Q&A with outgoing MBA President Kathleen M. O’Donnell

Issue August 2005

Kathleen M. O’Donnell completes her one-year term as president of the Massachusetts Bar Association on Sept. 1.

In the past year, O’Donnell has testified at Statehouse hearings opposing the death penalty and supporting higher wages for public service attorneys. The MBA also implemented its online judicial evaluations.

Lawyers Journal Associate Editor Bill Archambeault spoke with O’Donnell about what kinds of expectations she had at the beginning of her term, whether she accomplished them and what her plans are as she returns full time to the Marcotte Law Office in Lowell.

Q. What were your goals when you became president?

A: Every president starts out with lofty ambitions; I had hoped to do a lot of public outreach, but issues always come up. Two major issues emerged this year that are very important to lawyers. One is the bar advocate pay issue, which I had hoped would be resolved long before now. We were in a crisis last year at this time. That’s an issue that’s taken a lot of time and energy at the MBA. My only regret is that the issue is not resolved. I’m sure the MBA will continue to devote time and energy to this important issue. The other issue that we did not expect was the Middlesex Courthouse issue. It presented a real health issue to the people who work in and who use the building. The MBA task force, chaired by Judge Fenton, did a great job in helping to resolve that crisis.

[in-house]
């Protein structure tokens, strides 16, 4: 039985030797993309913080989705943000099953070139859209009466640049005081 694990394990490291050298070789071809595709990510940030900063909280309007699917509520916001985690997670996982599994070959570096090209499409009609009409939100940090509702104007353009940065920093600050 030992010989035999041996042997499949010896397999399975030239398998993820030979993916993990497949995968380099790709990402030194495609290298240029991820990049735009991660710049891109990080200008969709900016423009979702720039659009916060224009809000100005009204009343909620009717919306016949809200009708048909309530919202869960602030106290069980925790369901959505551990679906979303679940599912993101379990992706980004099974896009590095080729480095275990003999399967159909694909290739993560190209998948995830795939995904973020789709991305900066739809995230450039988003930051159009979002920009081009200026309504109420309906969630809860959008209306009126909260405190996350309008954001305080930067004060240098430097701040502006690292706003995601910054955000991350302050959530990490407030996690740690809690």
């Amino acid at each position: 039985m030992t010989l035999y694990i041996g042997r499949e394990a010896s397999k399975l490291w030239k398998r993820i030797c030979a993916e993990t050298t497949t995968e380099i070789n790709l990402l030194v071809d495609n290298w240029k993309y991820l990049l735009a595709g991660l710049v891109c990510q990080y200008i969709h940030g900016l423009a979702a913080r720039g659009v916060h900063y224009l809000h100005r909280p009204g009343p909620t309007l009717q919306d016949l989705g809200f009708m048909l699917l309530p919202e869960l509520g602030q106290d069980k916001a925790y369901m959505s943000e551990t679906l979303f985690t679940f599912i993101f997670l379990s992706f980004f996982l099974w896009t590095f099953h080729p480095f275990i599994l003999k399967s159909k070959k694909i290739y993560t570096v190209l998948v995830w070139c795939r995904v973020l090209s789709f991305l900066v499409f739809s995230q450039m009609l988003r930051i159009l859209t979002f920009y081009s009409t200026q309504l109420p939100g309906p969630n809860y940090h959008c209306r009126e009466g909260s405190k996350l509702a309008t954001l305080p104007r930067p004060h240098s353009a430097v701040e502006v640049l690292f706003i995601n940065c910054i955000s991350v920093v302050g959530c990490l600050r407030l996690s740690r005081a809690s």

Q: How did you balance your private career while representing the MBA and all of its attorneys?

A: Administratively, it took a lot more time than I thought it would. The time commitment really ebbed and flowed during the year. There were times when I worked almost solely on MBA issues. I’ll be playing catch-up for a few months, but it was certainly worth the time and effort.

Q: Did you accomplish what you set out to do?

A: You want to change the world when you’re in a position like this. I didn’t accomplish everything on my agenda, but we made significant progress this year on a number of issues. The volunteers and staff members did the real, substantive work this year.

Q: What disappointed you, or would you like to have turned out differently?

A: I wanted to do more public outreach. I wanted to have a full-time law practice management advisor on staff. We just didn’t get to that with all of the other staffing issues we had (at the MBA). The year just blew by.

Q: What would you do if you had another year as president of the MBA?

A: I would continue on the same road. I’m sure (President-elect) Warren Fitzgerald will do everything to work on the bar advocate issue and deal with whatever issues come up. At the beginning of the year, any MBA president has her priorities; in the end, the agenda changes as different issues emerge. The person has to know that going in.

Q: What kinds of issues are likely to come up this year?

A: The courts face some tough issues. The legislature faces some tough issues. The court system desperately needs funds to improve the physical plant. That’s an issue that faces the legislature and the court system.

Q: What is your advice for Warren Fitzgerald?

A: Enjoy every minute. It goes quickly.

Q: What’s next for you? Are you going to remain active in the MBA or concentrate on your personal career for a while?

A: I’ll always remain active in the MBA. It’s been a very valuable experience. My level of activity will diminish dramatically after Sept. 1, and I will be happy to get back to private practice.

Q: Any other thoughts on the past year?

A: It’s been the opportunity of a lifetime and I appreciate having the chance to serve as MBA president. I know how fortunate we are to have so many dedicated staff members. It’s been a pleasure for me to work with the MBA staff and with the MBA members who give so much of their time. I now have a real appreciation of how many people work so hard on issues important to lawyers and to the citizens of Massachusetts.